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Who creates slow movers?

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Many Supply Chain Managers believe that the slow runner SKUs in their warehouses is due to weak demand. Is it really the case?

Many Supply Chain Managers believe that the slow runner SKUs in their warehouses is due to weak demand. Is it really the case?

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  • 1. Who creates slow movers? by Puneet KulrajI have met over 6000 distributors and scores of executives and managers of distribution ledcompanies selling things as diverse as soap, shampoo, diapers, hair dyes, commercial vehicle parts,lubricants for cars and two wheelers, hand tools (screw drivers, files etc.), textile, shoes, paper,edible oil, rice, steel and what have you.Though every industry believes very strongly that they are “different” and their challenges areunique, when I look at back at my discussions with them, I find a lot of common themes.One of the biggest bug bears of these people is the problem of “slow movers” and how they all havetried with this problem all through their working lives, so much so that eventually all these slowmovers are phased out in what is politely called “strategic product portfolio rationalisation”If you are even remotely associated with the distribution environment, you would know theperennial problem and I would like to tickle your thinking for a moment.Let me pose a riddle to you: A company deals with two products A and B. A sells about 50 units aweek and B sells about 250 units a week.Which one is a slow mover and which one is a mover? Think for a moment and fix your answerbefore you read on further.I get a response from some people that A is a slow mover and B is a fast mover.Now let me tell you that based on the information that I have given you, it is not possible to find outwhich one a slow mover and which one is a fast mover!The missing information is this: The stocks lying of A are about 50 units and that of B are 1000 units.Now tell me which one is a slow mover?Obviously B!Why does the picture change?Does it hurt that A is selling “only” 50 units a week? (Maybe the market is only that big) Would youkill product B because it a slow mover?Let us admit, for any distributor or company the sales of 50 units a week are not worrying (as long asthe gross contribution (or Throughput as I call it) is positive. What hurts them is that every day theysee the large stocks (or MIS reports, depending whether you are the distributor or the luckycompany executive sitting in the cushy office) of B.So how do you convert the slow mover to a fast mover?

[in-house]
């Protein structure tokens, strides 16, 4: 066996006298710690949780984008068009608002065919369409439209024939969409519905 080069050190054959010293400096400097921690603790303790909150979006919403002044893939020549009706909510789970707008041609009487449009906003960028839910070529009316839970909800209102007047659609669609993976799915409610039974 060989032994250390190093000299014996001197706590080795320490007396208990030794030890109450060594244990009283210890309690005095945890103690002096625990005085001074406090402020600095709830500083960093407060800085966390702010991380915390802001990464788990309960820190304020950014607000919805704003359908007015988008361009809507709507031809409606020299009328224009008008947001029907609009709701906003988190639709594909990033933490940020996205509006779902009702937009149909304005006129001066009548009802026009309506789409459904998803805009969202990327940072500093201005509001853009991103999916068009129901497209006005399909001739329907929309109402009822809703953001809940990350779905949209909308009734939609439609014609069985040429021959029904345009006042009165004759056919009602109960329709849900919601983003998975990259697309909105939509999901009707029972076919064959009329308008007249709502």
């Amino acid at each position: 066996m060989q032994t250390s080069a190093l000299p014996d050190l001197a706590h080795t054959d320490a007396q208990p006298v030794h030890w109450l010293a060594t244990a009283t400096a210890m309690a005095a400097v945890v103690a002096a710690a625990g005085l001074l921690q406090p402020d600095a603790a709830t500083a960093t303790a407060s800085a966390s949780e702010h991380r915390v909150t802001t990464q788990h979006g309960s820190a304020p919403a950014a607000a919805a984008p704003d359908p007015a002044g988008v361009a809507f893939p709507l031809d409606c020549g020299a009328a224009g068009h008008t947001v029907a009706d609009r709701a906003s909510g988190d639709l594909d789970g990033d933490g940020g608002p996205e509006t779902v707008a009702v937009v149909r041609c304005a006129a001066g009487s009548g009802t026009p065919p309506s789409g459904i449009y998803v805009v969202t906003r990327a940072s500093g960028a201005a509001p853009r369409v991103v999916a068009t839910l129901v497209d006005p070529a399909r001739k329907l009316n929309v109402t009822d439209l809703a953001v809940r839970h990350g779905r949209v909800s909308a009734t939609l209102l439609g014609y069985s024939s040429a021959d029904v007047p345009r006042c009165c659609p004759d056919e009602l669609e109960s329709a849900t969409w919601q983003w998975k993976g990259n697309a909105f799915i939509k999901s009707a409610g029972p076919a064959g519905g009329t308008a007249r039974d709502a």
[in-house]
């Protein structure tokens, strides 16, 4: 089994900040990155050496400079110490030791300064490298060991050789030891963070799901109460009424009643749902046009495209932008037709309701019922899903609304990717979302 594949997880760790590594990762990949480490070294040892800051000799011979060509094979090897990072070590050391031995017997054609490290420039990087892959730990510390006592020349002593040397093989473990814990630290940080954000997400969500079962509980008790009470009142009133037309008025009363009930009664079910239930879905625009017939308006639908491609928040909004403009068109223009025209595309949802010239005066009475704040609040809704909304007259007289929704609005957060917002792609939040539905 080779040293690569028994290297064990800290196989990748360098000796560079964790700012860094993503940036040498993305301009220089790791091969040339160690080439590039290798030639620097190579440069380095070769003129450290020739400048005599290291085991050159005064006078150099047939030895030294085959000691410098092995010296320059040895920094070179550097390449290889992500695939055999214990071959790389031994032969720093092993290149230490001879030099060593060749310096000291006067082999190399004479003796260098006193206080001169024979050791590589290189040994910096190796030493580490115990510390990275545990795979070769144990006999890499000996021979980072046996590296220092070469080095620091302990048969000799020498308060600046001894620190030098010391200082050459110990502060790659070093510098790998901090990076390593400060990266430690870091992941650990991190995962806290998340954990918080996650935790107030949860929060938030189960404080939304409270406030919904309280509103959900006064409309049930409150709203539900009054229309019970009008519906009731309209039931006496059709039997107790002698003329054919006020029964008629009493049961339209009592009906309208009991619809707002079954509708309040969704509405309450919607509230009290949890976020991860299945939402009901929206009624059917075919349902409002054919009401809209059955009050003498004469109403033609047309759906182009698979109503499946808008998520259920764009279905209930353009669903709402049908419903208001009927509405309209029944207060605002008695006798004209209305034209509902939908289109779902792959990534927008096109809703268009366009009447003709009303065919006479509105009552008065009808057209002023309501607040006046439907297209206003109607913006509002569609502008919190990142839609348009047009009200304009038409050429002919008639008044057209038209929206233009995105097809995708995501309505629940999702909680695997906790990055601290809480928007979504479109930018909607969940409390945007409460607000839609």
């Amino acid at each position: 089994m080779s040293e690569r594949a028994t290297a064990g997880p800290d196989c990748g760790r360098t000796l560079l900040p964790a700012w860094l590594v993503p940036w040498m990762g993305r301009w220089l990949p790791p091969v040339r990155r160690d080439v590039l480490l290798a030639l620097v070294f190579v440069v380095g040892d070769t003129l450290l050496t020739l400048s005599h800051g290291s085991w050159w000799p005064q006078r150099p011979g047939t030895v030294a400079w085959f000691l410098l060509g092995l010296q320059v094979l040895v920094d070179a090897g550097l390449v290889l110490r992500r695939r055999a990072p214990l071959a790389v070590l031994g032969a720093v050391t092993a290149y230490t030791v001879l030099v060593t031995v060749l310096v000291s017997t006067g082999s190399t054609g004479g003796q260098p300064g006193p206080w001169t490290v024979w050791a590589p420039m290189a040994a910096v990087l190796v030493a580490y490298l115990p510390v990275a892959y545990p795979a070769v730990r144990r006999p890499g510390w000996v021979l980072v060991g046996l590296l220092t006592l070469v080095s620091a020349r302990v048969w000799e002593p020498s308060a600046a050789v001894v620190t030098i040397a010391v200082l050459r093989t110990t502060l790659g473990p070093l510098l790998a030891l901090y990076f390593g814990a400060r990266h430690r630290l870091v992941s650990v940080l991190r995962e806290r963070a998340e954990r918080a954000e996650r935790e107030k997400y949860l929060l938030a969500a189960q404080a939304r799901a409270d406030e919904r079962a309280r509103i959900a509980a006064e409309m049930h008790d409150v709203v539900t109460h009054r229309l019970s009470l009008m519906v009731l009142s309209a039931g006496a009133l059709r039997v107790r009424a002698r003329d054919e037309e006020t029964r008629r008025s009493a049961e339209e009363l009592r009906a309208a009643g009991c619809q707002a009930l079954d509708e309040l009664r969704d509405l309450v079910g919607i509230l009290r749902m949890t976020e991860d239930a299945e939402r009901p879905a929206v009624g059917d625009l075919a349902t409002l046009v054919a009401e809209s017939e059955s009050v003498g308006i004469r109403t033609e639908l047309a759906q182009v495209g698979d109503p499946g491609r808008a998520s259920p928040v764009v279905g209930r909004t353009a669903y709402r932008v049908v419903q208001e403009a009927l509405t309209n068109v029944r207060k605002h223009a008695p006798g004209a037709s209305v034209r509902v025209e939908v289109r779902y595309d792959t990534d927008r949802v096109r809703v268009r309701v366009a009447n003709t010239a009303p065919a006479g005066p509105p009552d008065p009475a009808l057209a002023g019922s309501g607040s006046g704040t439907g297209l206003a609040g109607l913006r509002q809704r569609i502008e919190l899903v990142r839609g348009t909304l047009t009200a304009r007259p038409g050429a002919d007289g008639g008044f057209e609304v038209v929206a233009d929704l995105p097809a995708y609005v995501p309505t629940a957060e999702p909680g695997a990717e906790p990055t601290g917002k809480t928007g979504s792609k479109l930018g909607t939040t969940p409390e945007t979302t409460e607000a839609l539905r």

• 2. The so called slow movers were self created as inventory supply was more than the rate of sales forthat product. If we create slow movers, we can prevent it too. Everything can be a fast mover if thesales to stock ratio (also known as inventory turns) are high for each of the product.The question now is why is this simple logic not in place in most companies? It is because inventorymovement is not based on pull but on a push mode. If inventory is on a push mode, we will end upwith some SKUs with very high stocks (as compared to sales rate) and while in others it will be toolow.We can achieve the utopia of all SKUs having very high sales to stock ratio, only when we have a pullsystem or in other words a rapid replenishment system, capable to reacting to fluctuating demandpattern in very short horizons. The system should have an in-built auto locking mechanism, whichadjusts or stops inventory supply when demand drops for an SKU. The theory of constraints,replenishment solution helps align the rate of flow of inventory in entire supply chain with rate ofactual demand at the last point of sales.Now I can hear “this is all theory”!I agree this is a theory and a very sound one. By the way do you know that for a hypothesis to becalled a theory, it has to repeatedly clear the specially designed tests of failure? This means thatnothing is actually more practical than a good theory.I have digressed to a different topic. But let me re-verbalise the reservation based on my experienceof interaction with many sales and distribution managers 1. “We cannot hope to implement a pull system, because our sales will take a hit” 2. Is it applicable in my industry? 3. Has it been done anywhere in India?The first one opens up discussions on another paradigm shift. The MORE one pushes, the LESS onesells. You cannot believe this new paradigm? What if I prove it to you? I need to describe new paradigm in more details and also deal with the other two reservations. Iwould suggest you read the article “100% availability with lower inventory” to understand the fullsolution and also check out for more articles and success stories in www.vectorconsulting.in to knowabout applicability in your industry.The Author is a founding Director of Vector Consulting Group – India’s largest and premier Theory ofconstraints based consulting company that engages with leading corporate to deliver bottom lineresults and takes its fee from the increase of profit thus delivered.

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